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Husbands and Wives

One of Woody Allen's strongest films was the caustic and brilliant Husbands and Wives, a 1992 black comedy that doesn't provide a lot of belly laughs, but had me riveted to the screen with its scathingly accurate examination of the institution of marriage and the work and commitment that the institution constitutes.

One of Woody's strongest outings as a writer and director, the film is shot in the form of a documentary that features an offscreen narrator who not only narrates the story but interviews the central characters as well.

The film introduces us to Gabe (Woody) and Judy (Mia Farrow) a supposedly happily married couple, who are rocked by the calmly-delivered news that their best friends Jack (Sydney Pollack) and Sally (Judy Davis) are planning to divorce. What we then get is a Bergman-esque transformation between the two couples as Jack and Sally fail at new relationships and Gabe and Judy realize that they are not as happy as they think they are.

There's a strong Ingmar Bergman influence here, not surprising considering that Bergman is one of Allen's few cinematic idols, as we watch two couples who are basically in the same place but don't even realize it, but end up traveling journeys that mirror each other to the point that their lives have done a complete 180 by the time closing credits roll without them realizing what has happened until after it's happened. I found myself having Personna flashbacks, the Bergman film about the actress and her nurse who gradually exchange personalities.

Woody has put together an intensely personal story here that, despite the documentary film technique, still has a creepily voyeuristic feel to it. The scenes we are privy to all come off as intensely private and make the viewer feel like they are watching private moments that they are really not supposed to be seeing.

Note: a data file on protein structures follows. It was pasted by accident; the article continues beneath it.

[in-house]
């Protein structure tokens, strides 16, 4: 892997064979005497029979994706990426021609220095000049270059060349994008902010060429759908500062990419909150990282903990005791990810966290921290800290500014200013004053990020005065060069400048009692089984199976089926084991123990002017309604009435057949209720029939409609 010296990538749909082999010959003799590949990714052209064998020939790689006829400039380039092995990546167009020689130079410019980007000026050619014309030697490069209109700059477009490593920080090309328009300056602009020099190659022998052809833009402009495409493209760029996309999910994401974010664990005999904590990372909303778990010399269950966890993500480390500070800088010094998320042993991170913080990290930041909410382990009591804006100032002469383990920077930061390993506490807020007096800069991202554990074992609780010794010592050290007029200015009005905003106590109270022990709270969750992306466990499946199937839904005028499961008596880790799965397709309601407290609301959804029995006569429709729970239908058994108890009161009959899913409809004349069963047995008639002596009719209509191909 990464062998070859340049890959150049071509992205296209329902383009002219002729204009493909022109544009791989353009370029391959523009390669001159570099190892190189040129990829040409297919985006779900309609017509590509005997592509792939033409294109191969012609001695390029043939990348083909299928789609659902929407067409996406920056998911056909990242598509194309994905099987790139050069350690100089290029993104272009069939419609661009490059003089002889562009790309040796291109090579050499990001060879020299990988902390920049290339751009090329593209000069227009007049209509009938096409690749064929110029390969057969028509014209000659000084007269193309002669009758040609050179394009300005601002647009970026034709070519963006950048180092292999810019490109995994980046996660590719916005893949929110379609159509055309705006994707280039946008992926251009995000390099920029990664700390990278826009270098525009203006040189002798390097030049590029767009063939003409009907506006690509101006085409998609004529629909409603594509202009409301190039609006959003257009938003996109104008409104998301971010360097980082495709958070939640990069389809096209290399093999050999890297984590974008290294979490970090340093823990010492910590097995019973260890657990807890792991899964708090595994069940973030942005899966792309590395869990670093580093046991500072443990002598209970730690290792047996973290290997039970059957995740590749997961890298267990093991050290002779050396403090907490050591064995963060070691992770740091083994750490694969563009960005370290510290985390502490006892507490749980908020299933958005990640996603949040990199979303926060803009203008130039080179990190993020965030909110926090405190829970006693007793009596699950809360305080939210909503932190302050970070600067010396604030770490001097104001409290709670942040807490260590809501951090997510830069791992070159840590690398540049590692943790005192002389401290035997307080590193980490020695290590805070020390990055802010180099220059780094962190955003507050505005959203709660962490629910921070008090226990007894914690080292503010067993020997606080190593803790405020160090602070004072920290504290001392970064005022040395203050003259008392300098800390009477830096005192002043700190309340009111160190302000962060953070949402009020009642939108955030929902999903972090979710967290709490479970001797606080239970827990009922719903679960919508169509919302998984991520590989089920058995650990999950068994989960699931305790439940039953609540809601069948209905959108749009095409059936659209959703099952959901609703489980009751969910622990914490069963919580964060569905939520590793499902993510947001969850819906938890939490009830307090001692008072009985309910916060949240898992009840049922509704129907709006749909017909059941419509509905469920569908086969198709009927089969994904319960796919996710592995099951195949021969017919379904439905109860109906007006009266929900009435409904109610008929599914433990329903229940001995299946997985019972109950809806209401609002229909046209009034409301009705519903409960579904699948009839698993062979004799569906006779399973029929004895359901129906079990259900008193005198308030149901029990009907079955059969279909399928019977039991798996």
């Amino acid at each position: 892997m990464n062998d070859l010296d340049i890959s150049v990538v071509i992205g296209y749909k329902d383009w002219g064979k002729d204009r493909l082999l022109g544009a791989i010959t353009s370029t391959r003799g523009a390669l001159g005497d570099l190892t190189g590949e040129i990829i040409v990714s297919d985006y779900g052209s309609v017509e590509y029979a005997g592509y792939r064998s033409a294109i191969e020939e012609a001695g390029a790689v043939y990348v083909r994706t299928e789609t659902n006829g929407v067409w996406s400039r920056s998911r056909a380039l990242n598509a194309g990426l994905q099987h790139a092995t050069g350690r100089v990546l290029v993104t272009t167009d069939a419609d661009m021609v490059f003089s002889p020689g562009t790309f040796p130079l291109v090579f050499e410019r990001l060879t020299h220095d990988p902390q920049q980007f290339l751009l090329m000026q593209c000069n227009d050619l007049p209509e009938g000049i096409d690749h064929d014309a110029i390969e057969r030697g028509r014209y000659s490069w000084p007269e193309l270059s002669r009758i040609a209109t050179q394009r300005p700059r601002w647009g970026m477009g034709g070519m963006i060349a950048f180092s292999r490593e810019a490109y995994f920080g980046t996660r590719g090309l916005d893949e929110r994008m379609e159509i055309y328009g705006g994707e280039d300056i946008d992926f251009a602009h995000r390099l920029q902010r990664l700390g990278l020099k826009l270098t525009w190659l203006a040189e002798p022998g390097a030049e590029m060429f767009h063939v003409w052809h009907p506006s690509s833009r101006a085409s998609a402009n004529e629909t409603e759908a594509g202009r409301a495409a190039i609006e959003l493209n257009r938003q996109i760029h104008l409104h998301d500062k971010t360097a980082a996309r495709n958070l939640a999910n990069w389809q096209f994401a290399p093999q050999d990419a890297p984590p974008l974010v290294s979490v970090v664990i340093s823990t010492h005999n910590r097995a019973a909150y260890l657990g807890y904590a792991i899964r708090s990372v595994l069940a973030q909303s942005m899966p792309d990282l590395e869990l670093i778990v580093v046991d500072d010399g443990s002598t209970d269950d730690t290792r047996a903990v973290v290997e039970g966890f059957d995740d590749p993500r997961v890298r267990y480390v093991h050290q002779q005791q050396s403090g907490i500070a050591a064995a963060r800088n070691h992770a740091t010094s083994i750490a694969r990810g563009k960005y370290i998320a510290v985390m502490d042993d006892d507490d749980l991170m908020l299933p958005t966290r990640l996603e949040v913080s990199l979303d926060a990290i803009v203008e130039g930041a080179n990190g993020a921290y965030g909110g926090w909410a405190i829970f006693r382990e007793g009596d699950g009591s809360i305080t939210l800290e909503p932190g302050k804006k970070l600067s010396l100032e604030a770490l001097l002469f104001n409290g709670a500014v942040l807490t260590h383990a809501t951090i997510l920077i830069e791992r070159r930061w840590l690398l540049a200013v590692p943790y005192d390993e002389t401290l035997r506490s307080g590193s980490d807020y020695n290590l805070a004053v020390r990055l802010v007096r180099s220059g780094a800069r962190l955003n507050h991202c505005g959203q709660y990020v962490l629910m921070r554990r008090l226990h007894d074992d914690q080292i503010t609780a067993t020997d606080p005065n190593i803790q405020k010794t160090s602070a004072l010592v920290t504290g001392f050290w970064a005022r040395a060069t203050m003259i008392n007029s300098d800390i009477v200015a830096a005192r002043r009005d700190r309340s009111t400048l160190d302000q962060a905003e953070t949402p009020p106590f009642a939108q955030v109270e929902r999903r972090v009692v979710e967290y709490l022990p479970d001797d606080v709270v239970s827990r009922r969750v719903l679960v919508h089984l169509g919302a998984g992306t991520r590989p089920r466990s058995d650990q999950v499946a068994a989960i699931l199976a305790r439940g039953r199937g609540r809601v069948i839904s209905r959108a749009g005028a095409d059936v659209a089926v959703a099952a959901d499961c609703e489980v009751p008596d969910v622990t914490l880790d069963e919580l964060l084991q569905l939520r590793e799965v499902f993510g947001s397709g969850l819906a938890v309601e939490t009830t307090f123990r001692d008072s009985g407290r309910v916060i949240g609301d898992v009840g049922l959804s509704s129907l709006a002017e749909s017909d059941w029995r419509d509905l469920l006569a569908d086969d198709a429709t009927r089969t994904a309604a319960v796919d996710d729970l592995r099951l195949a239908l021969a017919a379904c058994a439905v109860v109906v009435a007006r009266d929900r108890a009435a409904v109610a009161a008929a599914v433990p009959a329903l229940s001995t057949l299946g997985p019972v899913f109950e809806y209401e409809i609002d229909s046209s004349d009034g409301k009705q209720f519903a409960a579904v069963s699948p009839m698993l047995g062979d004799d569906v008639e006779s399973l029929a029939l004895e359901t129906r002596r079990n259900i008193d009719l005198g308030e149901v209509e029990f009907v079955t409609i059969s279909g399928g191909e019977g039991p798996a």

As usual, Woody has assembled a first rate cast...he and Farrow are a well-oiled machine here, despite the fact that this was the final film they made together before the Soon-Yi explosion and the tension between them is apparent onscreen, but it works for this story. The late Sydney Pollack once again proves that he was one of the few directors out there who could also act with his explosive performance as Jack and Judy Davis's crisp and unpredictable Sally actually earned her an Oscar nomination for Best Supporting Actress. Davis is just riveting here in a performance that burns a hole through the camera and makes it impossible to take your eyes off the woman and when Davis is not onscreen, the movie is just a little bit slower. LOVE the scene where Sally asks a blind date to use his phone twice so that she can yell at Jack about moving in with someone else.

Liam Neesom is sexy and vulnerable as a co-worker of Farrow's who comes between her and Davis and Juliette Lewis, in a role I kept picturing Winona Ryder in, scores as a student in Gabe's writing class who he eventually leaves Judy for. Lysette Anthony also makes an impression as the woman Jack moves in with after leaving Sally. The scene where where Pollack and Anthony make a very noisy exit from a party is almost frightening in its realism.

This is not your usual Woody Allen fare and if you're looking for something with a lot of fall on the floor laughter, you will be disappointed, but if you're dedicated Woody-phile looking to experience his finest work as a writer and director, Husbands and Wives should be at the top of your viewing list. This is a masterpiece, right up there with Hannah and her Sisters and Crimes and Misdemeanors. 9/10